Walters also added national receiver Matt Coates from the Ticats. The Bombers desperately need help at Canadian receiver, but it’s difficult to imagine Coates being the long-term answer. The former Hamilton Hurricane boasts decent size at 6’2, but has just nine receptions in 34 career games. Incumbent national pass catchers Addison Richards and Julian Feoli-Gudino need to be pushed, but I’m not sure Coates is the right guy to do it.

The worst part of Walters’ day was missing on two Canadians with ties to Winnipeg.

Defensive tackle Jabar Westerman, the younger brother of Blue Bomber defensive end Jamaal Westerman, signed with Montreal today to join former Bomber nose tackle Keith Shologan in La Belle Province. The younger Westerman would have been a perfect fit for Winnipeg’s ratio, simply replacing Shologan in the starting line-up. Instead, the Bombers will need to start one of Thomas, Tennant or Butcher, none of whom have proven track records as CFL starters.

Meanwhile, running back Kienan LaFrance, a Winnipeg native, signed with Saskatchewan after much speculation that he’d sign with his hometown Blue Bombers. In fairness to Walters, the Riders ponied up huge money for a player who has just 37 carries to his name.

What kept Tuesday from being a true disaster in Bomberland were the contract extensions handed out to two key Canadians: right guard Sukh Chungh and linebacker Sam Hurl. Chungh is a future all-star, while Hurl is a solid special teamer who is capable of starting in a pinch. Four of Winnipeg’s five Canadian offensive linemen (Matthias Goossen, Michael Couture, Zach Intzandt, and Chungh) are now under contract through 2018. The lone exception is Patrick Neufeld, who is a free agent after this upcoming season.

Fortunately for Winnipeg, several worthwhile free agents remain unsigned heading into day two of free agency tomorrow. TSN’s Matthew Scianitti has reported the club is interested in former Argonaut safety Matt Black, a player who has a history with Mike O’Shea and would be capable of backing up starting safety Taylor Loffler.

National receiver Devon Bailey, and defensive backs Rico Murray and Jovon Johnson would all be intriguing options for the club heading into tomorrow.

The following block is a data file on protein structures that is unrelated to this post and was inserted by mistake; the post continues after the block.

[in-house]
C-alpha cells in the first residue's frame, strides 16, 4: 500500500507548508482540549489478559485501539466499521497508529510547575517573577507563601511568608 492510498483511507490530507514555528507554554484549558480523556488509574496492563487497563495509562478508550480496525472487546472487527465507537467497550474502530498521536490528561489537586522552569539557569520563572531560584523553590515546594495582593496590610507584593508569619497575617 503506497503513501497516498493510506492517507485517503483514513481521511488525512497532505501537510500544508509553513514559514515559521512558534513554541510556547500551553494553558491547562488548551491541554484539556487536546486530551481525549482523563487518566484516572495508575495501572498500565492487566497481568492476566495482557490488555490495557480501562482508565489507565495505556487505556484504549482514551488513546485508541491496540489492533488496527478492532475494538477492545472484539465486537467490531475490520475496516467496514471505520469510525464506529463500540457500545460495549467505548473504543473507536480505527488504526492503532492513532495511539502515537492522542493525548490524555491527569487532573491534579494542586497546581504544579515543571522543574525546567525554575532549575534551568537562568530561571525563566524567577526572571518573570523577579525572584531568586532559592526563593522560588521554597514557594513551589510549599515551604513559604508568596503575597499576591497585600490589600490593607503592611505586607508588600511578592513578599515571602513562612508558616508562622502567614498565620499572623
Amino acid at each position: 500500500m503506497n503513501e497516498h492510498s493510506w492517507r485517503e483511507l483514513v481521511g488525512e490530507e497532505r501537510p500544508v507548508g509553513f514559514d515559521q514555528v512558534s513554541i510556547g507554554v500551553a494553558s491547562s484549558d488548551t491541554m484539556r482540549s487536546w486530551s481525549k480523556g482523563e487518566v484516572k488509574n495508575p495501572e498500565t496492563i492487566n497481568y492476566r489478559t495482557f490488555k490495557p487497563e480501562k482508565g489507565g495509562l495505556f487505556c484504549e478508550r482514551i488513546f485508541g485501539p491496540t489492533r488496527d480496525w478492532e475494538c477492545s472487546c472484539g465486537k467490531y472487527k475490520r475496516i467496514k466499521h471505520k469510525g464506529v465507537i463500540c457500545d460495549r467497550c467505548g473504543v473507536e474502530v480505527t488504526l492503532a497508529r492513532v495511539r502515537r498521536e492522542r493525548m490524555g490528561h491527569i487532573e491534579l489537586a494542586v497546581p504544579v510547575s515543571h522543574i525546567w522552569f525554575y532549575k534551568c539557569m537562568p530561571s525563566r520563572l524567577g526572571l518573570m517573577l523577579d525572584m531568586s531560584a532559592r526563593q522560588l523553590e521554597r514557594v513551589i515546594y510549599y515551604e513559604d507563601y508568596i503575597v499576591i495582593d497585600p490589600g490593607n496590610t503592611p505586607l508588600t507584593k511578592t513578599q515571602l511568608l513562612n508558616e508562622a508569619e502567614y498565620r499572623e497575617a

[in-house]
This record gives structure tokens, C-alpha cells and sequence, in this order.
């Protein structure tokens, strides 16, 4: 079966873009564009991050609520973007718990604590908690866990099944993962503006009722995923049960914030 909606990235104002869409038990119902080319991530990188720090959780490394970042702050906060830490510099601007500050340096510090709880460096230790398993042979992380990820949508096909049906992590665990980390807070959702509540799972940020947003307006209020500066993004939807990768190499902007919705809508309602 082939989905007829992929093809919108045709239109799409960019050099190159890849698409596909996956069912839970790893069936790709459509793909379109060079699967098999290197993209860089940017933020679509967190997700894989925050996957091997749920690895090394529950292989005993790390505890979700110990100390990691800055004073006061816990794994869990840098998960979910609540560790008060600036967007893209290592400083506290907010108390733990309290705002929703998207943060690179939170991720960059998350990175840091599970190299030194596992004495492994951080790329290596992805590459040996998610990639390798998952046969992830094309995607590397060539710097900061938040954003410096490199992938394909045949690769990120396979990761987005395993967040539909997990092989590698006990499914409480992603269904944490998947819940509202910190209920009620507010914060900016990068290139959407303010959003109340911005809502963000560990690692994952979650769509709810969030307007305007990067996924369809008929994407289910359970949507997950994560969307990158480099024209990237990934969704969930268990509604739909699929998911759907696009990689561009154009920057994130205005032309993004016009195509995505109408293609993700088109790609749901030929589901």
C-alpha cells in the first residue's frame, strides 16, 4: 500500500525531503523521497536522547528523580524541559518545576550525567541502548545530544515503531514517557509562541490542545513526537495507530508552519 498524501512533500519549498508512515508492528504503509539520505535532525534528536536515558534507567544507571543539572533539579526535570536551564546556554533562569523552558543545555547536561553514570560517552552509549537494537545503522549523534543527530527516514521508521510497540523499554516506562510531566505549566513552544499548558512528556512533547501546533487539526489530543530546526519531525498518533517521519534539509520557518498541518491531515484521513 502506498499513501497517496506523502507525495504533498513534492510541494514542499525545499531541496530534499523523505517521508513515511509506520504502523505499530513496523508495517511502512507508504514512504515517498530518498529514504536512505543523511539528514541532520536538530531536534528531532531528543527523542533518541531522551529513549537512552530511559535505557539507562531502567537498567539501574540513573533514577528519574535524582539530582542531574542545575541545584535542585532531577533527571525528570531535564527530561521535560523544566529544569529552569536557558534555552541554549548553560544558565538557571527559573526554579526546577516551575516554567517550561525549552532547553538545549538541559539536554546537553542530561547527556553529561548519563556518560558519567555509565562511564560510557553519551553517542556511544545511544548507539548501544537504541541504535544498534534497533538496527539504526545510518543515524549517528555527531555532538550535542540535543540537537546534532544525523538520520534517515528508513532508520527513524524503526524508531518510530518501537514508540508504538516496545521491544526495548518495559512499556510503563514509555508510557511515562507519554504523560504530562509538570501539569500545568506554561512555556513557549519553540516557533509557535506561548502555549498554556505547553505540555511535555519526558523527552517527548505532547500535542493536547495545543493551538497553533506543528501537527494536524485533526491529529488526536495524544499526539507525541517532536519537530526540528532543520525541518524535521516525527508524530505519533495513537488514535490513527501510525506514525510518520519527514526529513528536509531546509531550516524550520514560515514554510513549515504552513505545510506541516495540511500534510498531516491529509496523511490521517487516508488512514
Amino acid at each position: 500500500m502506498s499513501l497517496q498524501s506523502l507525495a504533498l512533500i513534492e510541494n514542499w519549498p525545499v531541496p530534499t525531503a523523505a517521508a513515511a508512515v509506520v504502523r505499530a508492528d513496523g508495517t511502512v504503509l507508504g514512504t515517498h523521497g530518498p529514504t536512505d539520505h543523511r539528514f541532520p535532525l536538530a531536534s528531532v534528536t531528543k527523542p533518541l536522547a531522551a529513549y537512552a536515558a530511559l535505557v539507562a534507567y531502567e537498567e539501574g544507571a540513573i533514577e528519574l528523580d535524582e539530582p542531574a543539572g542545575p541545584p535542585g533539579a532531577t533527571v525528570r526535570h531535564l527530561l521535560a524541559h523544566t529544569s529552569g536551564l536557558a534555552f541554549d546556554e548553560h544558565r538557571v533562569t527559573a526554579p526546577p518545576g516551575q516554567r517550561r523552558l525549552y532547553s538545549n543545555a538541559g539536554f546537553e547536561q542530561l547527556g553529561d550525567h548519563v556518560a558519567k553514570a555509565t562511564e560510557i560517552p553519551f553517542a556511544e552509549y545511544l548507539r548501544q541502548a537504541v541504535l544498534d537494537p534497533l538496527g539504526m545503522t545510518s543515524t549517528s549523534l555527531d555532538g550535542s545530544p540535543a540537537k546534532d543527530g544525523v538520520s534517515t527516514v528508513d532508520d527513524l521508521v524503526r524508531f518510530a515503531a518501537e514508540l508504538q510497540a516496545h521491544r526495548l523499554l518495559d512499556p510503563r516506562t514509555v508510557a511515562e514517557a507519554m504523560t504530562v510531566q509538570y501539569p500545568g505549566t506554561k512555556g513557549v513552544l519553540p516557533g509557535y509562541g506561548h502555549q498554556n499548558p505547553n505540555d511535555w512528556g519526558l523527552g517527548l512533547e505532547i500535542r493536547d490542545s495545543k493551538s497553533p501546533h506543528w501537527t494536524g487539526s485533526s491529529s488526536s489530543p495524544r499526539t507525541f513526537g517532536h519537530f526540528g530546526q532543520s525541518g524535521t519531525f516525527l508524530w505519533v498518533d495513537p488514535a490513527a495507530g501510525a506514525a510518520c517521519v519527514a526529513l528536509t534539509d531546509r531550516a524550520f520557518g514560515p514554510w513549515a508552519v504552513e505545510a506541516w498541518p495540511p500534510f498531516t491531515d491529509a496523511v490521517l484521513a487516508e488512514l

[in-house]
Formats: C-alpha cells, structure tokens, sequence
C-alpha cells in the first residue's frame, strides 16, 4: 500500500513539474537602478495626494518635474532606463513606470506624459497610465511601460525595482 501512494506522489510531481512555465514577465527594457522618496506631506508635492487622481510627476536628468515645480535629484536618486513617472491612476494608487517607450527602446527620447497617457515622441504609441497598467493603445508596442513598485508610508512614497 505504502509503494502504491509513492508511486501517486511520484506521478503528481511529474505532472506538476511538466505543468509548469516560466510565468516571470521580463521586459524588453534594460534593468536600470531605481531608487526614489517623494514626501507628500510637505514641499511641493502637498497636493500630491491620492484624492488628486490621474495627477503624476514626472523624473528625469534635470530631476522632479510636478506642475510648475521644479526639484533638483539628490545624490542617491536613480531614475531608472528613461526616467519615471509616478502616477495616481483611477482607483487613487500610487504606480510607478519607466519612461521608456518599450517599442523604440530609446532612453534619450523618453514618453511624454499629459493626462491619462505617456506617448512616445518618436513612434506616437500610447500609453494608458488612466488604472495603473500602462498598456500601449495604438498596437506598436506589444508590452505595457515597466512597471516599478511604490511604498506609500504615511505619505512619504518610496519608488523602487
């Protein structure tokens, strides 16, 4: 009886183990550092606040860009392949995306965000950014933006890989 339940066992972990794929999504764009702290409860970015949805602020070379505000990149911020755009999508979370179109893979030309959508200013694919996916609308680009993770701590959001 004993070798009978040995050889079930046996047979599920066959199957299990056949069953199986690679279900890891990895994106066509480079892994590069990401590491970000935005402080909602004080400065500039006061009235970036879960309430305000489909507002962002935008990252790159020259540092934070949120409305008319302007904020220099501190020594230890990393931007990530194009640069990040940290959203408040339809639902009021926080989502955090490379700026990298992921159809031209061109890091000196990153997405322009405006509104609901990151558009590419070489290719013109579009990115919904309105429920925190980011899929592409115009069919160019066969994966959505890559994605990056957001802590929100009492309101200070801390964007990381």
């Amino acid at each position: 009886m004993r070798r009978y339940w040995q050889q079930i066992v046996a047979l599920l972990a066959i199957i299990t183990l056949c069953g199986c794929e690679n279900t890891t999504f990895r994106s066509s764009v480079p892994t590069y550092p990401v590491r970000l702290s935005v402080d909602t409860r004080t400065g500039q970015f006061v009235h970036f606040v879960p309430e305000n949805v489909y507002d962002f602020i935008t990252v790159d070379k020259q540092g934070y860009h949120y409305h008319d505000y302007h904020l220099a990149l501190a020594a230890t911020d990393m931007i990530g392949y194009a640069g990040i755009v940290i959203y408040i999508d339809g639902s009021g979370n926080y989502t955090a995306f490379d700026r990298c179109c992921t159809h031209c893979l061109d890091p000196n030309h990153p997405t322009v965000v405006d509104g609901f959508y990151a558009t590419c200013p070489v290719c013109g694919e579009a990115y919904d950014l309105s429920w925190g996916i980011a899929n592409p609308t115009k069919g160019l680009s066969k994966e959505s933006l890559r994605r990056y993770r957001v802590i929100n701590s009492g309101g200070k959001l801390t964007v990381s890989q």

John Hodge

John Hodge

John Hodge is a lifelong follower of the CFL who has been writing about the league since 2014. He is a two-time finalist of the Jon Gott lookalike contest.
John Hodge
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John Hodge
About John Hodge (295 Articles)
John Hodge is a lifelong follower of the CFL who has been writing about the league since 2014. He is a two-time finalist of the Jon Gott lookalike contest.

5 Comments on Bombers get roughed up on day one of free agency

  1. Fully agree. To date Walters did a good job signing most of the big names heading into FA & adding Stafford & Okpalaugo but the Nevis contract is problematic for all the reasons given. The National content @ Receiver has to be addressed going forward. It will also be interesting to see what happens with Smith now that we’ve added Stafford. The West is loaded with big talented receivers. The 6’5″ Bailey is an intriguing name out there. You can bet he’s high on Jones’ list. 8

  2. I think you are unnecessarily pessimistic about Nevis. He’s not the same player as Cummings, and Cummings performance last year has no bearing on how Nevis will do this year.

    While I agree with you that Wild’s durability is a bit of a concern, it is pretty clear that the WBB feel Knox is likely to step in at MLB without a hitch. If he does, I think the defense is improved given the addition of Tristan O.

  3. I can see both sides of the Nevis argument. That he was playing next to an established DT is a fair point however the guy comes with a pedigree that Cummings didn’t necessarily have and should be viewed as an upgrade. The problem becomes that, for the second straight season, Walters is attempting to re-build his DL and this time around it seems to have come at the cost of LB depth. Not too pleased about them letting Burnett walk. As BC showed, his asking price was not all that high and he was great for depth last season. Bass was not necessarily used in a position that showed his worth last season and that likely hurt the Bombers. I would have liked to have seen him come back but with Wild and Leggett the incumbents at the two other positions WILL was the only one left and it likely wasn’t worth paying Bass more to play in a position he’s not totally suited to.

  4. I think its safe to say that once again the balance of power in CFL will be the in the west in 2017